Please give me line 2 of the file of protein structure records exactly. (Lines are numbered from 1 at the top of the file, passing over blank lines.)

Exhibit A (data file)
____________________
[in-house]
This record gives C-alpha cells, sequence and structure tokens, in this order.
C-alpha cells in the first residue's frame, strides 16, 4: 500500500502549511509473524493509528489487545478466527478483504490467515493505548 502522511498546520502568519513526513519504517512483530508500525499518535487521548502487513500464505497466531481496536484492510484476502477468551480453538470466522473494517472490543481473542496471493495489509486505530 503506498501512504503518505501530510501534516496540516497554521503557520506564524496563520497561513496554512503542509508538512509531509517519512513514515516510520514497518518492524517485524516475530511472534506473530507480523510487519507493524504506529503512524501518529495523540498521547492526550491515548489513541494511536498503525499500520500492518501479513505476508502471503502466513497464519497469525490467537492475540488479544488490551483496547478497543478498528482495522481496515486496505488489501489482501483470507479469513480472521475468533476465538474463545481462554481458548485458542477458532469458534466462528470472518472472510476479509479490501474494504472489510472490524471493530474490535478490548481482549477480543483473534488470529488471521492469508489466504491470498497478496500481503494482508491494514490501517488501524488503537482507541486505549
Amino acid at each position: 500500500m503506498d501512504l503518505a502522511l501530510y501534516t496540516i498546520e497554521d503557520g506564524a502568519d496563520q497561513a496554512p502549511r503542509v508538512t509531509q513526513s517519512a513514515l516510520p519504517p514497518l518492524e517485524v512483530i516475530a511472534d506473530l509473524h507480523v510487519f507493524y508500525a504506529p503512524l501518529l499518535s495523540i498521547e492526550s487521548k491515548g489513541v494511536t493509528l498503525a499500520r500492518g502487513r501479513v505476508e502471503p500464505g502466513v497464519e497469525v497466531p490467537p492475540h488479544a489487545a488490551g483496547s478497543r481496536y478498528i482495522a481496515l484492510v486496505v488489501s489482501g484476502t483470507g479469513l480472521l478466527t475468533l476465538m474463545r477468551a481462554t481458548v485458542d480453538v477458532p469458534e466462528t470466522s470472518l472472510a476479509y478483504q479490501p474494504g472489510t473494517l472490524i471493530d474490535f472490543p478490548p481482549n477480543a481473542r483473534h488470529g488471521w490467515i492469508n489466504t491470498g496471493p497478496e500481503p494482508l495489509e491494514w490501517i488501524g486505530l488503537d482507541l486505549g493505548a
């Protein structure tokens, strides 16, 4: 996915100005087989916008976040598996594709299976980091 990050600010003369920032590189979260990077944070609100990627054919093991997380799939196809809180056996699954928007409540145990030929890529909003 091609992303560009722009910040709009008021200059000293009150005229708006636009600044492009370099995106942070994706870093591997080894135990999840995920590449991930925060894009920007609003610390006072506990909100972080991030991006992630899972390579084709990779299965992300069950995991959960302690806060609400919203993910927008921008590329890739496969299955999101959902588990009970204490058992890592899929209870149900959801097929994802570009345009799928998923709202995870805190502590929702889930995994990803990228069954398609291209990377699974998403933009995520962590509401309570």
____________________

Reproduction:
This record gives C-alpha cells, sequence and structure tokens, in this order.